Russia urges two Koreas to start talking again
Russia urged North and South Korea Wednesday to start talking again, saying better relations are crucial to regional stability.
"Russia confirmed its support for inter-Korean dialogue and pointed out that dialogue between North and South Korea is a key factor in ensuring regional peace and stability," according to a joint statement issued by Seoul's presidential office.
Cross-border relations have been icy since the South accused the North of a deadly torpedo attack on one of its warships in March, a charge which Pyongyang denies.
The statement was issued as Russian President Dmitry Medvedev and President Lee Myung-Bak held talks in Seoul in advance of a G20 summit Thursday and Friday.
Russia is a member of a six-nation forum on the North's nuclear disarmament which also includes the two Koreas, the United States, China and Japan.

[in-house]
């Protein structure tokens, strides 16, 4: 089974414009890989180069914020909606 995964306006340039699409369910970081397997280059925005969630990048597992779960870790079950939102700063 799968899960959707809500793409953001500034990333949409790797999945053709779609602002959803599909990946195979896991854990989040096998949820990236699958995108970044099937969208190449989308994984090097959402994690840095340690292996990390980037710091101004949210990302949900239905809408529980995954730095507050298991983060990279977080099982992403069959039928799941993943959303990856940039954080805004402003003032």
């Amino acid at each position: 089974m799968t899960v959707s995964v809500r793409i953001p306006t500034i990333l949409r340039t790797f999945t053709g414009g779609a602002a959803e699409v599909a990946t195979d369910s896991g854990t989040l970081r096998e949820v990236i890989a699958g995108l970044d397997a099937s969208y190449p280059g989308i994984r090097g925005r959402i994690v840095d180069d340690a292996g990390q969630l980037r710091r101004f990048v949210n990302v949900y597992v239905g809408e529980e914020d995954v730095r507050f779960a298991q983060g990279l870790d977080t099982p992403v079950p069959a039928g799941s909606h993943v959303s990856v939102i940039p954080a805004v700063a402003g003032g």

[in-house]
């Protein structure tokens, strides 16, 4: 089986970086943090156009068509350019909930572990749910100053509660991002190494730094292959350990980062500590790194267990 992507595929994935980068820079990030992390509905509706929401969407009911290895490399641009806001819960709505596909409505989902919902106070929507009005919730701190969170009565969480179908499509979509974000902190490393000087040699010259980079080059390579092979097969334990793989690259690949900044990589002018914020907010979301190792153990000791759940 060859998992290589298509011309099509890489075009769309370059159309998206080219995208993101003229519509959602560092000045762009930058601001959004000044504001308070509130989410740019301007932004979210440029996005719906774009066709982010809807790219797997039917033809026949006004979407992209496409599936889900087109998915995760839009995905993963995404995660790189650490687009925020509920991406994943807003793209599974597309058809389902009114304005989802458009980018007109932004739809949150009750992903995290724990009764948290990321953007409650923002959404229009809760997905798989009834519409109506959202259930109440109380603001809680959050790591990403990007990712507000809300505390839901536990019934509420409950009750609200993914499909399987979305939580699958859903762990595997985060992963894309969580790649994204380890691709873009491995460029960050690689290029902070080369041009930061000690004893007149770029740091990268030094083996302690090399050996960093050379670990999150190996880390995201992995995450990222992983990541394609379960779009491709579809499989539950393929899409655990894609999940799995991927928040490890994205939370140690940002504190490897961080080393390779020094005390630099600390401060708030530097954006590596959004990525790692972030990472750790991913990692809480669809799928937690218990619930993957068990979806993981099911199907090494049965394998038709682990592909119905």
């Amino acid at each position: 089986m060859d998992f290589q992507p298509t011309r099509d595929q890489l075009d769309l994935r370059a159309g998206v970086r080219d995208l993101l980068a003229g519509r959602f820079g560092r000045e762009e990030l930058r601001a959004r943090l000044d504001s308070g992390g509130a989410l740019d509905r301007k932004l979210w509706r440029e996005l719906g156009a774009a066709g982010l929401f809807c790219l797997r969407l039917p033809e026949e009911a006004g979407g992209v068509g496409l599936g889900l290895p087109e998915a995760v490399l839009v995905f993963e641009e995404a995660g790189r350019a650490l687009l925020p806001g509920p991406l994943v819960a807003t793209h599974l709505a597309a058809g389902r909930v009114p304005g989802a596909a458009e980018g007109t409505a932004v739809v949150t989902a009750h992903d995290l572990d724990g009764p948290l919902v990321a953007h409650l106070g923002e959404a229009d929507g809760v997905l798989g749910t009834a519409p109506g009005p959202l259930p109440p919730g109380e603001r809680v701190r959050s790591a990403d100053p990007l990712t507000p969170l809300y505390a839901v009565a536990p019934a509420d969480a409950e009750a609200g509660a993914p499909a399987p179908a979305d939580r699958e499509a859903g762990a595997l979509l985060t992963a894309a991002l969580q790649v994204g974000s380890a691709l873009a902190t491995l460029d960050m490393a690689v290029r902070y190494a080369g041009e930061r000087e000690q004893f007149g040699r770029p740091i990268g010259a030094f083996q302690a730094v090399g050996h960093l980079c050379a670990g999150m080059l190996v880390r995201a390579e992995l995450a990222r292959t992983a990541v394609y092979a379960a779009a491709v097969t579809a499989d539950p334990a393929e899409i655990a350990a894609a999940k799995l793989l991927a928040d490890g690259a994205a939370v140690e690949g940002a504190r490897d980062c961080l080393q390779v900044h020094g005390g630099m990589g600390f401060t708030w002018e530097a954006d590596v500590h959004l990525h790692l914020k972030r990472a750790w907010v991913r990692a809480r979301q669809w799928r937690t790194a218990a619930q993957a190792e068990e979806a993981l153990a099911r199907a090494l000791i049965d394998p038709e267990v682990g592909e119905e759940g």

The North walked out of the talks in April 2009 and staged its second nuclear test a month later.
It has indicated conditional willingness to return, but Seoul and Washington say it must first show seriousness about disarming and improving cross-border relations.
The two sides agreed on the importance of solving the nuclear issue "comprehensively, completely, and irreversibly" and called on all sides to honour a six-nation aid-for-disarmament pact reached in September 2005.
They agreed to cooperate closely "to create an atmosphere conducive to the resumption of the six-party talks."
© 2010 AFP